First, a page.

Samsung Galaxy A53 in just $299.99 at Best Buy

Samsung’s newly unveiled Galaxy A53 5G is essentially the same smartphone, but with a new Exynos SoC instead of one from Qualcomm. This has led to some noticeable performance differences between the two phones and makes us curious to see if the new model is a worthy upgrade.

The Samsung Galaxy A53 5G builds on the design of the Galaxy A52s 5G and adopts some elements from the new Galaxy S22 series. The overall design looks modern and refreshing. The center frame is still polycarbonate, but it is wider with flatter sides, similar to the Galaxy S22 devices.

The back retains the look of the Galaxy A52s 5G with a matte polycarbonate back that feels smooth and premium, and also resists fingerprints and smudges well. The rear camera module of the Galaxy A53 5G blends into the back panel, but barely protrudes from it since this phone is thicker than its predecessor. The blackened inserts for the camera lenses are striking.

The 6.5-inch Full HD+ Super AMOLED display of the Samsung Galaxy A53 5G remains unchanged from the Galaxy A52s 5G. The flat display is made of Gorilla Glass 5 and is thus scratch-resistant. The left and right edges are relatively narrow, while the upper and lower edges are noticeably thicker. A fingerprint reader is integrated into the display. It works as expected and is reliable.

In terms of hardware, the Samsung Galaxy A53 5G leans heavily on the Galaxy A52s 5G. This year, Samsung used the Qualcomm Snapdragon 778G from the Galaxy A52s in the more expensive Galaxy A73 5G, and the Galaxy A53 5G gets a new Samsung-owned SoC called Exynos 1280, which also powers the cheaper Galaxy A33 5G.

The Samsung Galaxy A53 5G supports 5G, Wi-Fi ac, Bluetooth 5.1, NFC and the usual satellite navigation systems. The Galaxy A53 5G loses the 3.5mm headphone jack of the previous model and also does not come with a USB Type-C audio adapter. The phone supports dual-5G standby, and the hybrid dual-SIM slot can hold a microSD card of up to 1 TB.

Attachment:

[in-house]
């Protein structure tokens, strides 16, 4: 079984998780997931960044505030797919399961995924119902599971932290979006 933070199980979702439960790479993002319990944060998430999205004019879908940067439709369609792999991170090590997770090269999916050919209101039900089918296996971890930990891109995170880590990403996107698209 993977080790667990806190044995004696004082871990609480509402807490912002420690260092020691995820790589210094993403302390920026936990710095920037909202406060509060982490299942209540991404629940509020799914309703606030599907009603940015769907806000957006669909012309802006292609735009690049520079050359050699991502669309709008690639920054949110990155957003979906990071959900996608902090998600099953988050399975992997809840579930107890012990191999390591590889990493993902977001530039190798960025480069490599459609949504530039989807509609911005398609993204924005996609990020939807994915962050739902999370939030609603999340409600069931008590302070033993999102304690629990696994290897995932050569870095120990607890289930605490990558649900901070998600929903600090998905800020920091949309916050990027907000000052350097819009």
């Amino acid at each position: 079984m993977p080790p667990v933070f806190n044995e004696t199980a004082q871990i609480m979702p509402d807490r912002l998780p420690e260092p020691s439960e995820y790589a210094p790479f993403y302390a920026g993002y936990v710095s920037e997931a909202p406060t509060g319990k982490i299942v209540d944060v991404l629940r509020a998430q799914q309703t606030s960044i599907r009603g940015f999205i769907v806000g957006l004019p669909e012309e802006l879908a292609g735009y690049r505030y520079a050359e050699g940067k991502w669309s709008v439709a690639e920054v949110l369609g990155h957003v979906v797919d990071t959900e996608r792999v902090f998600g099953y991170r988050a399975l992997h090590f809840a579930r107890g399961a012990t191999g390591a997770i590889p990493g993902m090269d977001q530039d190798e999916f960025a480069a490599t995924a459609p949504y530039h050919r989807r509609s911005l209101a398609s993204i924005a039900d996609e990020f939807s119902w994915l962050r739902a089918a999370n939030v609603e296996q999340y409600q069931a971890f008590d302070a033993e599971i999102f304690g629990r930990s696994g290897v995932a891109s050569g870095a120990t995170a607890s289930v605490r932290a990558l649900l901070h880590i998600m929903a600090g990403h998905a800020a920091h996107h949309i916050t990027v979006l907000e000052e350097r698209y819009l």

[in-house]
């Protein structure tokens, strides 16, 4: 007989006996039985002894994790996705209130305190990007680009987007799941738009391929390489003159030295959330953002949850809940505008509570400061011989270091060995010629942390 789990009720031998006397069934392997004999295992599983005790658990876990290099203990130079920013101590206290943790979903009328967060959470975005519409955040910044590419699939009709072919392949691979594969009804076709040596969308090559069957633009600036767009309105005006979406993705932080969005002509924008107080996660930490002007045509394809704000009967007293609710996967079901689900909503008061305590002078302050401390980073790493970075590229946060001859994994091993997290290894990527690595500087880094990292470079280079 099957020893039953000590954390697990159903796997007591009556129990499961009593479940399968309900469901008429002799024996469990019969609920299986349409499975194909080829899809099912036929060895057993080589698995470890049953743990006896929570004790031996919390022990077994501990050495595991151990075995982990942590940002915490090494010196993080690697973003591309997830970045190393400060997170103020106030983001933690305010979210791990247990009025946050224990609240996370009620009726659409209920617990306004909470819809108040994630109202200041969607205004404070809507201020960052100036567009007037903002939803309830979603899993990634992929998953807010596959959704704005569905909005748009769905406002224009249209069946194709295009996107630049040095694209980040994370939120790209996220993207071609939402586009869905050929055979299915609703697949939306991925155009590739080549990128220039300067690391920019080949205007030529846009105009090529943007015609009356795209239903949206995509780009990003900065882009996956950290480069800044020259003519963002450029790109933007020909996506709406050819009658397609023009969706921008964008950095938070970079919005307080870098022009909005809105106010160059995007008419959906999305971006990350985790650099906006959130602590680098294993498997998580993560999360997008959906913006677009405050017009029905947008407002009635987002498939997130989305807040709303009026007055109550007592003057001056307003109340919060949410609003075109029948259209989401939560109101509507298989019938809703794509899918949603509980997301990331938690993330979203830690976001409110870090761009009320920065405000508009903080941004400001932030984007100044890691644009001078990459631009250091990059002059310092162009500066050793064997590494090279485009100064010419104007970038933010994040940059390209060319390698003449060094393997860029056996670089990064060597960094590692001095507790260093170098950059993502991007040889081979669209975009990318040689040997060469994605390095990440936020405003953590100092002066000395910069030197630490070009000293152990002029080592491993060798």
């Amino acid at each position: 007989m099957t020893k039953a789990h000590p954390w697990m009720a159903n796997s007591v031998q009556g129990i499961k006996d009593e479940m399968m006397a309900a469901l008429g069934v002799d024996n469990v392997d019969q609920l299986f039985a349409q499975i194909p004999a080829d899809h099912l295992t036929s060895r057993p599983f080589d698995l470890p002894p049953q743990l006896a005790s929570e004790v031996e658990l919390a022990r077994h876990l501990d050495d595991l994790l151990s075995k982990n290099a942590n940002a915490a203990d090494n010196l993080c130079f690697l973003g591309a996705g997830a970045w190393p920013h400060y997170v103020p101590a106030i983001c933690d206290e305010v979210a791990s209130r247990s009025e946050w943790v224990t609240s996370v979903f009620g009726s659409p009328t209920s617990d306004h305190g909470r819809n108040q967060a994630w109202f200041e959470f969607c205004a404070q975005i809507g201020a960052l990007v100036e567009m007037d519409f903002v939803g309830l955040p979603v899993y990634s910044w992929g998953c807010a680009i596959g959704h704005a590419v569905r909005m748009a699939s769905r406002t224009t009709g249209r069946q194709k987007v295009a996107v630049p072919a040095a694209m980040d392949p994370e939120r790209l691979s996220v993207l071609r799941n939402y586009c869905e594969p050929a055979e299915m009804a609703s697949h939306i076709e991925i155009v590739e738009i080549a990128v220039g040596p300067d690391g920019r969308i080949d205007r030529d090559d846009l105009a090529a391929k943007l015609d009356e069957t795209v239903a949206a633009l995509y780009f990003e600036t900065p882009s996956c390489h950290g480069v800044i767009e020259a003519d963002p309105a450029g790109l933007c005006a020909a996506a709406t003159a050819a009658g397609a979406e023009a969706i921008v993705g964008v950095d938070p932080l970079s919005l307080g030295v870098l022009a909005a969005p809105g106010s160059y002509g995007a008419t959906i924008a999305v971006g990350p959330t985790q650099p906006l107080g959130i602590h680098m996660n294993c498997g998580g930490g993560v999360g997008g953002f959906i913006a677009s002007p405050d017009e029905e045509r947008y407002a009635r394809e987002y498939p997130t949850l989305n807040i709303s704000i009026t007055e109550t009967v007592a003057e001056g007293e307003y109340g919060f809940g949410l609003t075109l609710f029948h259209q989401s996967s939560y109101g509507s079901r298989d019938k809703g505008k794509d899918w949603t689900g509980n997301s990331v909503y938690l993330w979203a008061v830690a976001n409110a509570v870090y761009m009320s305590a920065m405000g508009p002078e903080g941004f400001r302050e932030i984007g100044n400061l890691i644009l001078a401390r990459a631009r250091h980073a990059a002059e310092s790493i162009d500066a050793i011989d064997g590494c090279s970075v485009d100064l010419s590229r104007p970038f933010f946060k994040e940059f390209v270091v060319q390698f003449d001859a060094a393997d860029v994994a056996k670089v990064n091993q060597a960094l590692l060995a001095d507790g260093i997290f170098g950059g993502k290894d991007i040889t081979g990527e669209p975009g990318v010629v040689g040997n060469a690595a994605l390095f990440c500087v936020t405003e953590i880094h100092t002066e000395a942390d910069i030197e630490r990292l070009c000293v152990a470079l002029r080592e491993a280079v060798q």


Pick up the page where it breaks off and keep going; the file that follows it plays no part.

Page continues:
Samsung’s decision to reserve the Qualcomm Snapdragon 778G SoC for the Galaxy A73 5G does not seem to have been a very smart idea. Samsung’s Exynos 1280 SoC as tested in the Galaxy A53 5G feels snappy enough with regular use, but the benchmark numbers do not reflect an improved experience. The Galaxy A53 5G scored 498 and 1,806 points in Geekbench’s single- and multi-core tests, respectively, and 3,72,582 points in AnTuTu.

These scores are more in line with what you would expect from cheaper smartphones, which shows that the Galaxy A53 5G is underperforming for its price segment. In comparison, the older Samsung Galaxy A52s scored 739 and 2,733 points in Geekbench and was thus more powerful than its successor.

Editorial Staff
Editorial Staff
The Bollyinside editorial staff is made up of tech experts with more than 10 years of experience Led by Sumit Chauhan. We started in 2014 and now Bollyinside is a leading tech resource, offering everything from product reviews and tech guides to marketing tips. Think of us as your go-to tech encyclopedia!


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